The collection comprises a single volume. The volume was originally used as a register forshipping accounts. This can only clearly be seen from June 1799, when one can read occasionaloriginal pages free from subsequent scrap book insertions.
For use as a register, the pages of the volume were ruled into columns. There is no clearexplanation as to the meaning of the columns, but sufficient content is available to suggest theirpurpose. Further research into this internal evidence would confirm these conjectures.
Entries begin with surnames. These are commonly repeated many times, and may indicate agents oreven ships' captains or owners. The date within the month is then given, followed by a uniquereference number, which seems to relate to the first name. The name of the ship is then given,followed by another surname, possibly the receiving agent. Further columns supply the names of twoports, presumably the origin and destination of the ship. These are sometimes within the BritishIsles, but include places around the world, from St Petersburg to New York.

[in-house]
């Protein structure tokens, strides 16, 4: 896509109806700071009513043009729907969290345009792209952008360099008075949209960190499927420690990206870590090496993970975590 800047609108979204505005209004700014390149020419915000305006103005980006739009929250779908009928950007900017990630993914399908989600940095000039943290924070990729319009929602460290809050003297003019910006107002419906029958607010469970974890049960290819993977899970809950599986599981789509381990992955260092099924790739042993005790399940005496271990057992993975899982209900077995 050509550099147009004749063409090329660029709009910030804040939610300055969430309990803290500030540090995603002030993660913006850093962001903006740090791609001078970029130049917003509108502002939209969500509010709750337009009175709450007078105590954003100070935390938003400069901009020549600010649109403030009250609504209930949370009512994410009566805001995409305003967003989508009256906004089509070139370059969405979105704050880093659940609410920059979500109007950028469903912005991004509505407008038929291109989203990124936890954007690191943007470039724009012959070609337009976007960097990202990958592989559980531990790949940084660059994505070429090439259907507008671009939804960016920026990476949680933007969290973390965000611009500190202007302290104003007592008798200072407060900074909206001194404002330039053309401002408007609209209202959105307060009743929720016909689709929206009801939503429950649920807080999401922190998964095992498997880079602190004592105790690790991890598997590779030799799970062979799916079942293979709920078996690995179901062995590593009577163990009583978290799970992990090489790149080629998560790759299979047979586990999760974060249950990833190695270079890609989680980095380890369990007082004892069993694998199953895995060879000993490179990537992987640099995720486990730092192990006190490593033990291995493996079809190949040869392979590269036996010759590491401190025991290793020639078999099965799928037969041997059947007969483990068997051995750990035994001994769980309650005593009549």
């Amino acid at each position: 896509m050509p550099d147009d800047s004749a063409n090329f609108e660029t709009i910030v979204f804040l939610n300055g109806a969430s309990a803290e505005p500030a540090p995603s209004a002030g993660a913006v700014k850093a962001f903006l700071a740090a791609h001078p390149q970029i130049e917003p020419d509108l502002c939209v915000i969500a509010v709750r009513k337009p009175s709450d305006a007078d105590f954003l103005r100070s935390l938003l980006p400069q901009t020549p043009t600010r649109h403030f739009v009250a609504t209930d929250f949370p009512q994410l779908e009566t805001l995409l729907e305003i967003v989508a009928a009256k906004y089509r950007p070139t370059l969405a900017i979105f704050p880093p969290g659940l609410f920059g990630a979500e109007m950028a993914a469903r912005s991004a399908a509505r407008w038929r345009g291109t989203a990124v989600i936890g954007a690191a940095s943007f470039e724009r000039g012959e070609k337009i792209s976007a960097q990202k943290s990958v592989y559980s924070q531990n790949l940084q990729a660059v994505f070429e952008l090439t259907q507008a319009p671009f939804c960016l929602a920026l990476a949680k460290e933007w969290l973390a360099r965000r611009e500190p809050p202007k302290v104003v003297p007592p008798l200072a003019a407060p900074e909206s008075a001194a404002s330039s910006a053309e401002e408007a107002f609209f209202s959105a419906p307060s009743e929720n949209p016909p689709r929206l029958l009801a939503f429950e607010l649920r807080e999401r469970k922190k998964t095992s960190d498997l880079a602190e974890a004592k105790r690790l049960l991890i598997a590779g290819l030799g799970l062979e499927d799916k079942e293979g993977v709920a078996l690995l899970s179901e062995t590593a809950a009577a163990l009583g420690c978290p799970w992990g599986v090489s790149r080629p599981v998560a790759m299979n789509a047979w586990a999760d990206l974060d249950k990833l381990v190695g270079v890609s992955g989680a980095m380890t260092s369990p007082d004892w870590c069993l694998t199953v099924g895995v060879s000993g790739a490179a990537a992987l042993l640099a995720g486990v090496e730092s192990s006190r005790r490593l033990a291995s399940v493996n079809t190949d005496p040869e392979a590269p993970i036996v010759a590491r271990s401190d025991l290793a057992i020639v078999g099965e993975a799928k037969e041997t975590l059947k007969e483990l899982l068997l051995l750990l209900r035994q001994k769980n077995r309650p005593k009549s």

The next column contains single letters, almost always 'A', but sometimes 'C' or 'L'. Two othercolumns of figures follow, and then, perhaps, a note of the ship's cargo, usually a single letter(commonly 'S') but sometimes a word such as 'grain', 'skins', 'coffee' etc. The last column containscumulative sums of money, given in pounds, shillings and pence. Notes occasionally appear in theright margin, usually relating to the payment of the sums recorded.
The volume was later used as a scrapbook into which about one hundred cuttings from newspapers,including the 'The London Chronicle', were pasted between 1808 and 1851. The newspaper cuttingscover a wide variety of subjects, particularly fairs and festivals, hoaxes and bizarre stories,murders and murder trials, high society, and London's Great Exhibition of 1851. There are alsocuttings of letters to newspapers and of poetry.
Two entries in manuscript are also present. One of these is an acrostic, the other a copy of ahumorous poem entitled 'On the Pad' about current female fashion.